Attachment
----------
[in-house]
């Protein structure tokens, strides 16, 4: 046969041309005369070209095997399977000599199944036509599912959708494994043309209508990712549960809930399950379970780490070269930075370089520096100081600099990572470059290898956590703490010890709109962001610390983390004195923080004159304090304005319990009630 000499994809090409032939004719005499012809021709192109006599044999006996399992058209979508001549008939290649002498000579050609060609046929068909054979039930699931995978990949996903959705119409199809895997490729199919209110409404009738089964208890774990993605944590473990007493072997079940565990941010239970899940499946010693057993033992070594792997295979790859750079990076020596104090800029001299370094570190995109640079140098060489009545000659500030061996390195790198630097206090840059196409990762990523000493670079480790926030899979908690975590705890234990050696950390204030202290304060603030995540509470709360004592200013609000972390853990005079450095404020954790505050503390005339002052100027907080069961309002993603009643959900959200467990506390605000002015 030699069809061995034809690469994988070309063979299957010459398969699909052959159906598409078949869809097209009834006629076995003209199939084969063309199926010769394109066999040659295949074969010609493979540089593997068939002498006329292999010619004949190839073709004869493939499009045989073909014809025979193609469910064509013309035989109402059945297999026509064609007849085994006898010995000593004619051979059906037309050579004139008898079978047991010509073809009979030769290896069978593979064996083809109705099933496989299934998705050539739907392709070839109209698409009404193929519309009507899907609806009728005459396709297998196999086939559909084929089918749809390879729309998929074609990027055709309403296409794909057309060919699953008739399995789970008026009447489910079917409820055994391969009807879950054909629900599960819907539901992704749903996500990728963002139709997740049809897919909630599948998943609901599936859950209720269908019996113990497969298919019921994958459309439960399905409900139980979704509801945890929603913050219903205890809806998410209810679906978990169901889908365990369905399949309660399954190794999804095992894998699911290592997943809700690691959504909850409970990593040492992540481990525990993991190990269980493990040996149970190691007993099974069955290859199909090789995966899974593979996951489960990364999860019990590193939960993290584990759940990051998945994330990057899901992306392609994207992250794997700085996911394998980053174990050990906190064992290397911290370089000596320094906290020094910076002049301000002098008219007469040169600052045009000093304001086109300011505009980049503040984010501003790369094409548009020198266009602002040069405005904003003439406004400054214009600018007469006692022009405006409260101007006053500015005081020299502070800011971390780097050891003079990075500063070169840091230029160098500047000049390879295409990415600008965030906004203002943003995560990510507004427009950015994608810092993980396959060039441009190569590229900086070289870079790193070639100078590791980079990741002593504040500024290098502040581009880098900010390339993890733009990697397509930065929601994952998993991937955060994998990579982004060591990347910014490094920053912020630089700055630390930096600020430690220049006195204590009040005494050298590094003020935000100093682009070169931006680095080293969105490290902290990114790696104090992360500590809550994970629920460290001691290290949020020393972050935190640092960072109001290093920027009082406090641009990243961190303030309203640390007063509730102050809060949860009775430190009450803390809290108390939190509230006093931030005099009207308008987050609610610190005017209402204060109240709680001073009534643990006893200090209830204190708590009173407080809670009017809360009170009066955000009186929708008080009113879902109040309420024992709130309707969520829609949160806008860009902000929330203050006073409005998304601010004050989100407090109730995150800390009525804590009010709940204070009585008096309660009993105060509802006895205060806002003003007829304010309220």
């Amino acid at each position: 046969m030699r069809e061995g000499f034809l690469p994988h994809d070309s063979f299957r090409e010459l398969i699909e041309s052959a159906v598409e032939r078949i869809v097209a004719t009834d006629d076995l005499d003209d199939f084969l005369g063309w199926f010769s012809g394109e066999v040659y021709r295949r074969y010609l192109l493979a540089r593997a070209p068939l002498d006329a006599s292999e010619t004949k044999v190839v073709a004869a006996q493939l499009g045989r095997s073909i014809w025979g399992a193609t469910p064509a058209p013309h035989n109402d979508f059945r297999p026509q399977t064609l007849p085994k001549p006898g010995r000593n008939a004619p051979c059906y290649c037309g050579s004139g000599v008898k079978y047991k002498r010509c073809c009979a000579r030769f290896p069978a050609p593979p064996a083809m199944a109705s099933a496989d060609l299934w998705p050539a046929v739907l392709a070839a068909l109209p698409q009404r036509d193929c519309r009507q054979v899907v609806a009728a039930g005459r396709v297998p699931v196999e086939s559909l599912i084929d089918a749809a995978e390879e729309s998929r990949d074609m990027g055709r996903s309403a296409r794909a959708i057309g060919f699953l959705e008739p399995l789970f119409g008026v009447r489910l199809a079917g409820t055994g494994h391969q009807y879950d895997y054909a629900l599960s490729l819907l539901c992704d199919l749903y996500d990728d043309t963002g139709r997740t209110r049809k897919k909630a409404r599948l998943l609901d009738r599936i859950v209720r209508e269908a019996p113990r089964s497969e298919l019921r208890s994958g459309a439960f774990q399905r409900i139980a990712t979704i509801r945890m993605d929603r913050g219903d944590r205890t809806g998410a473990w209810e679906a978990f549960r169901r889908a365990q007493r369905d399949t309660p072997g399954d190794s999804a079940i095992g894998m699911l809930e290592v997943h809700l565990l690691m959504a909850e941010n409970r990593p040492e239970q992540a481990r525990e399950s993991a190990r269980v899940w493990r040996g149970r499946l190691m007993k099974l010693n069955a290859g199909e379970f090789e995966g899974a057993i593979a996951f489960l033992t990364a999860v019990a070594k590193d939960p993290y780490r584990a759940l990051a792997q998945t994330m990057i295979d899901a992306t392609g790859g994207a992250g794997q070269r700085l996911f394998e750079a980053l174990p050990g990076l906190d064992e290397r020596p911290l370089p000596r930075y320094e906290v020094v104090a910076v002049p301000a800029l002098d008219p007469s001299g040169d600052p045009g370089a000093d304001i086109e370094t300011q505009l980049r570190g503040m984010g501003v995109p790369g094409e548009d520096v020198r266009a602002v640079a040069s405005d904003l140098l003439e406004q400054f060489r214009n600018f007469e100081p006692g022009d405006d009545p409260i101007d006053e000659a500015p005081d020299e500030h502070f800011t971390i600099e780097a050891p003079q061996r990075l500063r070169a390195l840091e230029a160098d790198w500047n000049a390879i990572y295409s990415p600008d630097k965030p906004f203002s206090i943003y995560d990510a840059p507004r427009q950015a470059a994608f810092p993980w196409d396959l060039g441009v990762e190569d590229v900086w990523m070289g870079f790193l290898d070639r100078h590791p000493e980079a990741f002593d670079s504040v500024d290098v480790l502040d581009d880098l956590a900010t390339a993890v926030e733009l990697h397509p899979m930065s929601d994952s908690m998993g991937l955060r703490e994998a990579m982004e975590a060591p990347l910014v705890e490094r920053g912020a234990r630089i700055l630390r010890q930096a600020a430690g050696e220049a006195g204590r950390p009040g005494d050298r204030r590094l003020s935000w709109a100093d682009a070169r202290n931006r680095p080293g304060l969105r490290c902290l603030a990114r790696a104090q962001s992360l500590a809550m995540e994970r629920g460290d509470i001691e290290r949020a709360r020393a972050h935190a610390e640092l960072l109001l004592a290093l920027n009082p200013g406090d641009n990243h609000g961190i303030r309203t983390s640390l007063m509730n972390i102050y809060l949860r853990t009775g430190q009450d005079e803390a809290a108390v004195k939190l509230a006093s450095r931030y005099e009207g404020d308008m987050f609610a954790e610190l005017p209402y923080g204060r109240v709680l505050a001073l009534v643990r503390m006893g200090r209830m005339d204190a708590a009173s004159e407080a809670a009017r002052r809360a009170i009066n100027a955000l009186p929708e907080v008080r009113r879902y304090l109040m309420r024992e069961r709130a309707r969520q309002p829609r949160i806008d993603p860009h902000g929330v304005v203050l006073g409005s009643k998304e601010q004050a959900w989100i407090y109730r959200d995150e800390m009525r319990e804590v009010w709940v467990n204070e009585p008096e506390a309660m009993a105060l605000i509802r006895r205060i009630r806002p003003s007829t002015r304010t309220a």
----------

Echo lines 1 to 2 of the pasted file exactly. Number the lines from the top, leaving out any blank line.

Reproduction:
[in-house]
């Protein structure tokens, strides 16, 4: 046969041309005369070209095997399977000599199944036509599912959708494994043309209508990712549960809930399950379970780490070269930075370089520096100081600099990572470059290898956590703490010890709109962001610390983390004195923080004159304090304005319990009630 000499994809090409032939004719005499012809021709192109006599044999006996399992058209979508001549008939290649002498000579050609060609046929068909054979039930699931995978990949996903959705119409199809895997490729199919209110409404009738089964208890774990993605944590473990007493072997079940565990941010239970899940499946010693057993033992070594792997295979790859750079990076020596104090800029001299370094570190995109640079140098060489009545000659500030061996390195790198630097206090840059196409990762990523000493670079480790926030899979908690975590705890234990050696950390204030202290304060603030995540509470709360004592200013609000972390853990005079450095404020954790505050503390005339002052100027907080069961309002993603009643959900959200467990506390605000002015 030699069809061995034809690469994988070309063979299957010459398969699909052959159906598409078949869809097209009834006629076995003209199939084969063309199926010769394109066999040659295949074969010609493979540089593997068939002498006329292999010619004949190839073709004869493939499009045989073909014809025979193609469910064509013309035989109402059945297999026509064609007849085994006898010995000593004619051979059906037309050579004139008898079978047991010509073809009979030769290896069978593979064996083809109705099933496989299934998705050539739907392709070839109209698409009404193929519309009507899907609806009728005459396709297998196999086939559909084929089918749809390879729309998929074609990027055709309403296409794909057309060919699953008739399995789970008026009447489910079917409820055994391969009807879950054909629900599960819907539901992704749903996500990728963002139709997740049809897919909630599948998943609901599936859950209720269908019996113990497969298919019921994958459309439960399905409900139980979704509801945890929603913050219903205890809806998410209810679906978990169901889908365990369905399949309660399954190794999804095992894998699911290592997943809700690691959504909850409970990593040492992540481990525990993991190990269980493990040996149970190691007993099974069955290859199909090789995966899974593979996951489960990364999860019990590193939960993290584990759940990051998945994330990057899901992306392609994207992250794997700085996911394998980053174990050990906190064992290397911290370089000596320094906290020094910076002049301000002098008219007469040169600052045009000093304001086109300011505009980049503040984010501003790369094409548009020198266009602002040069405005904003003439406004400054214009600018007469006692022009405006409260101007006053500015005081020299502070800011971390780097050891003079990075500063070169840091230029160098500047000049390879295409990415600008965030906004203002943003995560990510507004427009950015994608810092993980396959060039441009190569590229900086070289870079790193070639100078590791980079990741002593504040500024290098502040581009880098900010390339993890733009990697397509930065929601994952998993991937955060994998990579982004060591990347910014490094920053912020630089700055630390930096600020430690220049006195204590009040005494050298590094003020935000100093682009070169931006680095080293969105490290902290990114790696104090992360500590809550994970629920460290001691290290949020020393972050935190640092960072109001290093920027009082406090641009990243961190303030309203640390007063509730102050809060949860009775430190009450803390809290108390939190509230006093931030005099009207308008987050609610610190005017209402204060109240709680001073009534643990006893200090209830204190708590009173407080809670009017809360009170009066955000009186929708008080009113879902109040309420024992709130309707969520829609949160806008860009902000929330203050006073409005998304601010004050989100407090109730995150800390009525804590009010709940204070009585008096309660009993105060509802006895205060806002003003007829304010309220």